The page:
Jibing an Asymmetrical Spinnaker

This is not a difficult maneuver to perform, but like all sailhandling techniques it requires practice. Jibing an asymmetrical without a spinnaker pole is actually quite easy. It's only when a spinnaker pole is employed that it becomes more difficult. Let's look at a pole-less jibe first.

Without a Spinnaker Pole

Just like jibing a symmetrical spinnaker, the helmsman plays a key role in the process. It's up to him to jibe the boat in concert with the speed at which the spinnaker is able to be moved from side to side. In light winds, the jibe must be gentle, keeping maximum boat speed and using a minimal amount of rudder to turn the boat. As the helmsman bears away, the spinnaker trimmer eases the sail until the boat is sailing dead downwind. At the same time, if possible, someone else tightens the tack line tensioning the luff of the sail. If it's not possible to do it simultaneously, tighten the tack line first and then ease the sail. The spinnaker will collapse from the luff first and curl in to leeward. At this point the sail can be rotated to the other side. If the sail is set on a bowsprit, the sheet can be passed between the headstay and the luff of the sail, but if the sail is set from the bow the sheet might have to be passed around the front of the sail since there will not be enough room to allow the sail to pass through. In either case it will now be on the new leeward side where it can be led aft and trimmed in. Again, the size of the boat, the aspect ratio of the spinnaker, and the distance between the headstay and luff of the sail will determine if the sheet is passed between the stay and the luff or around the front of the sail. Some smaller racing boats actually have two sheets attached, and the crew can jibe the sail inside the luff not unlike tacking a headsail.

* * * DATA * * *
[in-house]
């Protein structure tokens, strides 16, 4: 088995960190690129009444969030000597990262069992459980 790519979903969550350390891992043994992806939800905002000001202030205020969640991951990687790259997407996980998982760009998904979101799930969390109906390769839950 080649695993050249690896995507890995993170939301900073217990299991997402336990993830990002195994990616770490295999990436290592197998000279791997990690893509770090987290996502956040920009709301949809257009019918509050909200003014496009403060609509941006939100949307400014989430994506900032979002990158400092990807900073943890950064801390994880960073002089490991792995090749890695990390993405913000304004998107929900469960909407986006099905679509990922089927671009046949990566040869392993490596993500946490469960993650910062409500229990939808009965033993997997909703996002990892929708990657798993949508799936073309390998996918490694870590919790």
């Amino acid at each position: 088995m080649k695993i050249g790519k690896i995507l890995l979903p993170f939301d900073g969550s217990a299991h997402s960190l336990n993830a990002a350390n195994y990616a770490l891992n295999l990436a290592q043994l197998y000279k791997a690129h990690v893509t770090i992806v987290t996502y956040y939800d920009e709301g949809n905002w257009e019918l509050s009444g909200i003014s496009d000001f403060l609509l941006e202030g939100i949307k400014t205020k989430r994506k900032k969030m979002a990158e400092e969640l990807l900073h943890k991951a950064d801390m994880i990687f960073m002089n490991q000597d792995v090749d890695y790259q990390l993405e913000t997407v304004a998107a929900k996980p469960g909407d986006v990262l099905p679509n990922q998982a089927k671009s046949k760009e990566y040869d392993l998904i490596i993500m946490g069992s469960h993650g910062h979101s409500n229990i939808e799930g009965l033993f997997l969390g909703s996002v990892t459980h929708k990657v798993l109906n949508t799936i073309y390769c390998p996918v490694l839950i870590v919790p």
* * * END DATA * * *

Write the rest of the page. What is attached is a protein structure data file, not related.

With a Spinnaker Pole

It becomes a bit more complicated when a spinnaker pole is involved. The helmsman still plays a critical role, but it is up to the coordination of the fore-deck crew to execute a flawless jibe. As the boat bears away to begin the jibe, the load from the afterguy must be transferred onto the tack line by easing the

Jibing an asymmetrical spinnaker is easy especially if the boat has a bowsprit. The sail passes in front of the headstay.

Jibing an asymmetrical spinnaker is easy especially if the boat has a bowsprit. The sail passes in front of the headstay.

Sailboat Jibing

former and simultaneously taking up on the latter. At this point the jibe is carried out as if there was no pole, moving the bow through the eye of the wind at the same speed as the sail passes to the new side. The foredeck crew, meanwhile, must release the afterguy, take the pole off the mast and bring it aft so that the outboard end can be passed behind the headstay and then re-attached to the mast with a new guy in place. As soon as everything is connected, the pole can be raised and pulled aft to match the new wind angle.

"There will be times when, despite your best efforts, it all goes wrong and the spinnaker ends up wrapped around the headstay... Quick and decisive action is therefore necessary."

Without pole

• In light winds the jibe must be gentle.

• Ease the spinnaker sheet.

• Rotate the sail to the other side.

• Pass the sheet between (on small boats or if there is plenty of room) or around (on larger boats) the headstay and the luff of the sail.

With pole

• Transfer the afterguy load to the tack line.

• Release the afterguy.

• Bring the pole aft so that it can be set on the new jibe.

• Attach the pole to the new afterguy.

• Transfer the load back onto the guy.

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